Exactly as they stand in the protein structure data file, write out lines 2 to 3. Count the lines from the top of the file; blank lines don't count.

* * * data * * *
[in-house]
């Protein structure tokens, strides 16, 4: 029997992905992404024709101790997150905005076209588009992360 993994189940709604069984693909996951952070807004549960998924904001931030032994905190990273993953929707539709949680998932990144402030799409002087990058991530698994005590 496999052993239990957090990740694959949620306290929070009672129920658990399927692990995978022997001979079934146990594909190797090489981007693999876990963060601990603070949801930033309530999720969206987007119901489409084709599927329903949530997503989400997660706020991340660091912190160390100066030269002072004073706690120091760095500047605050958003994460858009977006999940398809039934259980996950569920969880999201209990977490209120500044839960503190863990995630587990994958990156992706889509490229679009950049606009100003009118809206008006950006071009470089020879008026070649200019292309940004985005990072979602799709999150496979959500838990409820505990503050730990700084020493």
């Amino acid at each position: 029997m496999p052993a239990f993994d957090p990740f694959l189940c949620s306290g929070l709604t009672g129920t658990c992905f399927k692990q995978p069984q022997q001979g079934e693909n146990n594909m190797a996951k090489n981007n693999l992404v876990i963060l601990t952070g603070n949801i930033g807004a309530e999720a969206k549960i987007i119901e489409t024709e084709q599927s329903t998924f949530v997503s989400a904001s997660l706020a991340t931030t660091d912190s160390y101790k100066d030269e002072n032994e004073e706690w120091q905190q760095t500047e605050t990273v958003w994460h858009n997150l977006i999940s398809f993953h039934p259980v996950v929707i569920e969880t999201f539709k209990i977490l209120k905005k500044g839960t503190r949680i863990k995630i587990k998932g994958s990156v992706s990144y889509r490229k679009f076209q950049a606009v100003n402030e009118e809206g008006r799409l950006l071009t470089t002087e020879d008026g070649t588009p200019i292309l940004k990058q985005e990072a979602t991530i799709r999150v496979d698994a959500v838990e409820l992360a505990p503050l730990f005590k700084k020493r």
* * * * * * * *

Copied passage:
């Protein structure tokens, strides 16, 4: 029997992905992404024709101790997150905005076209588009992360 993994189940709604069984693909996951952070807004549960998924904001931030032994905190990273993953929707539709949680998932990144402030799409002087990058991530698994005590 496999052993239990957090990740694959949620306290929070009672129920658990399927692990995978022997001979079934146990594909190797090489981007693999876990963060601990603070949801930033309530999720969206987007119901489409084709599927329903949530997503989400997660706020991340660091912190160390100066030269002072004073706690120091760095500047605050958003994460858009977006999940398809039934259980996950569920969880999201209990977490209120500044839960503190863990995630587990994958990156992706889509490229679009950049606009100003009118809206008006950006071009470089020879008026070649200019292309940004985005990072979602799709999150496979959500838990409820505990503050730990700084020493």
């Amino acid at each position: 029997m496999p052993a239990f993994d957090p990740f694959l189940c949620s306290g929070l709604t009672g129920t658990c992905f399927k692990q995978p069984q022997q001979g079934e693909n146990n594909m190797a996951k090489n981007n693999l992404v876990i963060l601990t952070g603070n949801i930033g807004a309530e999720a969206k549960i987007i119901e489409t024709e084709q599927s329903t998924f949530v997503s989400a904001s997660l706020a991340t931030t660091d912190s160390y101790k100066d030269e002072n032994e004073e706690w120091q905190q760095t500047e605050t990273v958003w994460h858009n997150l977006i999940s398809f993953h039934p259980v996950v929707i569920e969880t999201f539709k209990i977490l209120k905005k500044g839960t503190r949680i863990k995630i587990k998932g994958s990156v992706s990144y889509r490229k679009f076209q950049a606009v100003n402030e009118e809206g008006r799409l950006l071009t470089t002087e020879d008026g070649t588009p200019i292309l940004k990058q985005e990072a979602t991530i799709r999150v496979d698994a959500v838990e409820l992360a505990p503050l730990f005590k700084k020493r």